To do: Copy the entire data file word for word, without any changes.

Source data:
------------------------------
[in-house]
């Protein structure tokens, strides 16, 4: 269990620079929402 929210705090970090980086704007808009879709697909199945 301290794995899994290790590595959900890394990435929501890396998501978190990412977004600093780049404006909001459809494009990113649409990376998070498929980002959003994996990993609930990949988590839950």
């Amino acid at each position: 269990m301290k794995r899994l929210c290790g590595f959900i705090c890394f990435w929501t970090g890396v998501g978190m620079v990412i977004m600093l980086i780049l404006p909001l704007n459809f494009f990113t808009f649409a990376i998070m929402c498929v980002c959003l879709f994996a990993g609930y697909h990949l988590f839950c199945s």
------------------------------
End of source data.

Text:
[in-house]
């Protein structure tokens, strides 16, 4: 269990620079929402 929210705090970090980086704007808009879709697909199945 301290794995899994290790590595959900890394990435929501890396998501978190990412977004600093780049404006909001459809494009990113649409990376998070498929980002959003994996990993609930990949988590839950």
């Amino acid at each position: 269990m301290k794995r899994l929210c290790g590595f959900i705090c890394f990435w929501t970090g890396v998501g978190m620079v990412i977004m600093l980086i780049l404006p909001l704007n459809f494009f990113t808009f649409a990376i998070m929402c498929v980002c959003l879709f994996a990993g609930y697909h990949l988590f839950c199945s």